It had seemed a long way off, but suddenly it was here; my next round of surgery would be in about 24 hours. I was becoming increasingly anxious as the day progressed. Just before 5pm the phone rang; the hospital admissions clerk informed me that they could not guarantee me a bed the next day so I had a choice; go on the surgery stand-by list for the next day, or wait to be scheduled for another date. Not wanting any more delays I opted to be on stand-by.
The next morning I phoned to check the protocols; I must not drink anything from 09:00 and they would call me either to come in to the hospital when they were ready for me, or to stand me down. I downed a couple of glasses of water and started the interminable wait.
By midday I was hungry, thirsty and agitated. Surely they must have some idea whether I would have surgery today? It was scheduled to be just a two-hour operation, but by the time I’d get to the hospital and get booked in it’d be heading toward the end of the working day.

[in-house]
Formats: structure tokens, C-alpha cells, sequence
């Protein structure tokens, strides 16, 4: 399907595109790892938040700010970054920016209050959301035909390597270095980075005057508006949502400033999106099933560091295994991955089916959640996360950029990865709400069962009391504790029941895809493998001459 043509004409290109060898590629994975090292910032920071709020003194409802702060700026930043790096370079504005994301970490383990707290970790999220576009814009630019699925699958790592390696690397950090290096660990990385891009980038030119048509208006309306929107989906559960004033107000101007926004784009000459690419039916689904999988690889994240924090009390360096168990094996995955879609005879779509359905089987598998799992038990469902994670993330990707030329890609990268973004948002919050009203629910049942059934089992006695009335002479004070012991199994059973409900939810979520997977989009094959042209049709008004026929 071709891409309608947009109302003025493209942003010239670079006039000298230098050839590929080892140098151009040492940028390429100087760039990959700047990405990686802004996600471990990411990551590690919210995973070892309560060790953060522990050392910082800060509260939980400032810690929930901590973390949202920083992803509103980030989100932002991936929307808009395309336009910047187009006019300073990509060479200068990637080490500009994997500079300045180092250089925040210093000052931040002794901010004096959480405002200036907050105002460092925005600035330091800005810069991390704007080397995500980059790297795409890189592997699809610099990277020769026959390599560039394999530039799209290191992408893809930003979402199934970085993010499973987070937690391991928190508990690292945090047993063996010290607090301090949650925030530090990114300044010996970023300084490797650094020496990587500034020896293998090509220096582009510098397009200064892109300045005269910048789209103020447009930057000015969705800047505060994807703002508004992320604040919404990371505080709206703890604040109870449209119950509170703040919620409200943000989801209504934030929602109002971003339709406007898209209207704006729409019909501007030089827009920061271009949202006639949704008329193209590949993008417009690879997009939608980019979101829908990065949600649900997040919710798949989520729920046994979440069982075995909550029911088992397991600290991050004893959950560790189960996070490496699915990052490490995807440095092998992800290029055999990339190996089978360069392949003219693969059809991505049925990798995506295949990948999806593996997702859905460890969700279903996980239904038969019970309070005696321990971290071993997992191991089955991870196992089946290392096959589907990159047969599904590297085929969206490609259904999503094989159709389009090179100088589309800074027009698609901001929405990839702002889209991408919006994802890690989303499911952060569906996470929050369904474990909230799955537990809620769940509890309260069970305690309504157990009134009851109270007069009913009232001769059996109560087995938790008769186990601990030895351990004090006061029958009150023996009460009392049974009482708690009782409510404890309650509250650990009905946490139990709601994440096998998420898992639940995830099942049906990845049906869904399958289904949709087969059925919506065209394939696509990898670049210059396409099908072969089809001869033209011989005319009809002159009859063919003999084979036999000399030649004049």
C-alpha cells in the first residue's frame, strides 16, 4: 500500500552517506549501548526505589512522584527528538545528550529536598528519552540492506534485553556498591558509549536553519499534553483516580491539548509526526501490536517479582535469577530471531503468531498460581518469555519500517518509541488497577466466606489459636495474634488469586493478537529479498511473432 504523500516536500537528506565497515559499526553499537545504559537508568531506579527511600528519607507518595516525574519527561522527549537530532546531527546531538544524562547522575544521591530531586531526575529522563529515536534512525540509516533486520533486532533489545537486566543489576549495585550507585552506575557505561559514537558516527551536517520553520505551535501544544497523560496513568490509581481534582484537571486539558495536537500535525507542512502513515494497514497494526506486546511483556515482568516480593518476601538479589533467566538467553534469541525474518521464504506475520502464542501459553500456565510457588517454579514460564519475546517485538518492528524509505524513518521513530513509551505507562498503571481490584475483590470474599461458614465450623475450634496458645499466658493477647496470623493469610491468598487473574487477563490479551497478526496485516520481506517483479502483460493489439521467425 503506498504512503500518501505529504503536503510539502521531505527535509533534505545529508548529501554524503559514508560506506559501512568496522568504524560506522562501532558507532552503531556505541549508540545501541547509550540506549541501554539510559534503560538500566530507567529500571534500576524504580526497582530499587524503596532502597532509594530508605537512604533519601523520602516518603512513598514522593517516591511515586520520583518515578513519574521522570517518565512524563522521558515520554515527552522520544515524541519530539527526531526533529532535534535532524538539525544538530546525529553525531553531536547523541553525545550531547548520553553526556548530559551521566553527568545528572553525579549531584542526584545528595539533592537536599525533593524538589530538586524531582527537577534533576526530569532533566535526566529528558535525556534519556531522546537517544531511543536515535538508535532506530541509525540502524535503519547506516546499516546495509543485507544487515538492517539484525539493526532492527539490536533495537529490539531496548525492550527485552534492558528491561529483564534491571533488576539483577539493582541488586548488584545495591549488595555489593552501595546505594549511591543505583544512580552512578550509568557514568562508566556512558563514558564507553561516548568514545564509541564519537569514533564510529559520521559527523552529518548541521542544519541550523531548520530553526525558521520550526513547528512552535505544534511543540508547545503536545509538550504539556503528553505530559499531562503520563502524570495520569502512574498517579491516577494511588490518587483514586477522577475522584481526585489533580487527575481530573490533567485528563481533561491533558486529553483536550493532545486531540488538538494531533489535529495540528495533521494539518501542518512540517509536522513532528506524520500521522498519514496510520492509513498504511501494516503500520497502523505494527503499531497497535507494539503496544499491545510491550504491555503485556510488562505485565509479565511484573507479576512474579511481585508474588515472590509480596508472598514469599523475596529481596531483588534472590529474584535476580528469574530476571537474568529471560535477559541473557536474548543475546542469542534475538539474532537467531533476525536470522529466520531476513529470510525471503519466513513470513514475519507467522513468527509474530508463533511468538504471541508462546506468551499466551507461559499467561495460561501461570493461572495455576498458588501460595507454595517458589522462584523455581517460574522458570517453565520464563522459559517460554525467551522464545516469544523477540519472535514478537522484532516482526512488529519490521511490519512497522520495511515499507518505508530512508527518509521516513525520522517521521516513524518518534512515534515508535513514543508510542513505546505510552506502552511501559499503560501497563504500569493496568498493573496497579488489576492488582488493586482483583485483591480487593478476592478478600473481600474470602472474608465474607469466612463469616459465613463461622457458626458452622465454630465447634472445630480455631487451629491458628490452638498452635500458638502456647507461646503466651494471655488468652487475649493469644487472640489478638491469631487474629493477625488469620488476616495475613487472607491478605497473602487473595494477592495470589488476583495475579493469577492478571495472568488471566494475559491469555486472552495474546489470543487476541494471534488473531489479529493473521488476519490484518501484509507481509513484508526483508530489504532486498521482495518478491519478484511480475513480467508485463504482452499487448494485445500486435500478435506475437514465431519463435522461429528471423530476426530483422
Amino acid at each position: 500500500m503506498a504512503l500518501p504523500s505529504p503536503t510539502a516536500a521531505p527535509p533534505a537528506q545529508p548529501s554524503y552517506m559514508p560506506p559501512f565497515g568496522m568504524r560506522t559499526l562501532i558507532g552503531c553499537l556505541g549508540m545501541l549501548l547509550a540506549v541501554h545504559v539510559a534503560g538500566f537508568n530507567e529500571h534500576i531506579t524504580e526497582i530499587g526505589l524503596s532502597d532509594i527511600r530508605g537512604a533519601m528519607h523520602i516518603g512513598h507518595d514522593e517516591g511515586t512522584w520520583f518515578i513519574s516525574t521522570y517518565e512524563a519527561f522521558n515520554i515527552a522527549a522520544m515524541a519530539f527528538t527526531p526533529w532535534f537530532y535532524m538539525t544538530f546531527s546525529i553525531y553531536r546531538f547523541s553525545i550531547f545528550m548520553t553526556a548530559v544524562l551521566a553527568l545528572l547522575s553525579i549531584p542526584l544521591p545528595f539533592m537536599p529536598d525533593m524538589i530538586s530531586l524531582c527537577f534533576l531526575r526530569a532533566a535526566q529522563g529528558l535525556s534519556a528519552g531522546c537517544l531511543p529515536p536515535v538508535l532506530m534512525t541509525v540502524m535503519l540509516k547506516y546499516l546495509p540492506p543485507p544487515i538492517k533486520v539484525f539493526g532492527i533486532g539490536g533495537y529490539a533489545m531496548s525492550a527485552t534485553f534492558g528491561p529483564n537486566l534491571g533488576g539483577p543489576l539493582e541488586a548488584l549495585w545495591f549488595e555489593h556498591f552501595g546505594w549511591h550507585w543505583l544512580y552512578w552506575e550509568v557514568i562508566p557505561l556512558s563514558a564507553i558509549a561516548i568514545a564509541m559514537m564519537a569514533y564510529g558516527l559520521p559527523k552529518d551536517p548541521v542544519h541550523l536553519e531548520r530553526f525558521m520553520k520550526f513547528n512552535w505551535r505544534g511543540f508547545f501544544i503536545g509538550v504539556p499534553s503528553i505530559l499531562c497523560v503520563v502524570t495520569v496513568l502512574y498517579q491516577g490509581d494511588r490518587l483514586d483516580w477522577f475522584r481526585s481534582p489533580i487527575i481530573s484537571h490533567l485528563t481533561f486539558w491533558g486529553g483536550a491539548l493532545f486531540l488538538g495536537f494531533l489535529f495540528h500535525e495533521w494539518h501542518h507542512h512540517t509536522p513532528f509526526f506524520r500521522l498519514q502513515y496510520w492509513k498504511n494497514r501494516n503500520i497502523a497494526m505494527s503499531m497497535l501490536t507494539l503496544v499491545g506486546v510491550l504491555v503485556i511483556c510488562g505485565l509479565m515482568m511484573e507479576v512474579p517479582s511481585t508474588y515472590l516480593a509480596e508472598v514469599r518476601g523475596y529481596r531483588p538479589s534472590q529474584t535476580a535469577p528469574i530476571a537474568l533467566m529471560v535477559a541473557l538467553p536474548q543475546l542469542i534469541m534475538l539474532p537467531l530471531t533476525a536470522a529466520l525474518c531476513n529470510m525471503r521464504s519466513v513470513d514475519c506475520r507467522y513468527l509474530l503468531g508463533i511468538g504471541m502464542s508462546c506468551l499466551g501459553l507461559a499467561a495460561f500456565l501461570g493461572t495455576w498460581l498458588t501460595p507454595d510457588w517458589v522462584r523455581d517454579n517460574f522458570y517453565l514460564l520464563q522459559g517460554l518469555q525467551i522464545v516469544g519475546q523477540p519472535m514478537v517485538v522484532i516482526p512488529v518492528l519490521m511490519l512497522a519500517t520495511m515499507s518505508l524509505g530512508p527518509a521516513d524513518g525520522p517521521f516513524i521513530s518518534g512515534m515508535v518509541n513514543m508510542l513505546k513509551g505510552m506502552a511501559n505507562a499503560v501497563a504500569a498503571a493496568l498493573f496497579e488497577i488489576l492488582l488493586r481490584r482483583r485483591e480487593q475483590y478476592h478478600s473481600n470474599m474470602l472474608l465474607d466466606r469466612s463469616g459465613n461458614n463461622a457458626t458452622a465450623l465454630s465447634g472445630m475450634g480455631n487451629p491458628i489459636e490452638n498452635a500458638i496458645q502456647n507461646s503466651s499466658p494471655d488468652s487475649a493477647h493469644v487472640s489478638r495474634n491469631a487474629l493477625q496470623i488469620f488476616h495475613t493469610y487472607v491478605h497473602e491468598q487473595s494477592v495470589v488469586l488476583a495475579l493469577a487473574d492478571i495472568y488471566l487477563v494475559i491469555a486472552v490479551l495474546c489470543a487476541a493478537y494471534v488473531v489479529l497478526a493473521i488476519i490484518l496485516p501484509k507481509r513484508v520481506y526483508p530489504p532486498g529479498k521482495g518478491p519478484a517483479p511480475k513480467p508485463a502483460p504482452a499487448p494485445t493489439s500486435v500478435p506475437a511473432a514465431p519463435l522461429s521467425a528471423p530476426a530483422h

I phoned. No news. I continued to pace about the house.
13:30 I phoned again. “Don’t worry, we haven’t forgotten you. I’ll call you as soon as I hear anything.”
13:45 the phone rang. “Please make your way in.” It was all go!
By 15:00 we had arrived and within 30 minutes, having been seen by the Surgeon and Anaesthetist, the Nurse walked me down to the theatre. She’d had a busy day but maintained a cheerful disposition. I was surprised when she said, “It was a delight to speak to you on the phone….” Evidently other patients on the stand-by list had been less than polite. Each time the phone rang her heart sank – doubtless another disgruntled patient primed to vent their frustration.
It’s not always easy, but before unleashing a salvo of choice words it’s worth considering, “Is this person actually trying to harm me?” Perhaps they’re just a messenger, or constrained by forces beyond their control. The way you respond could make their day or break them… and your reputation.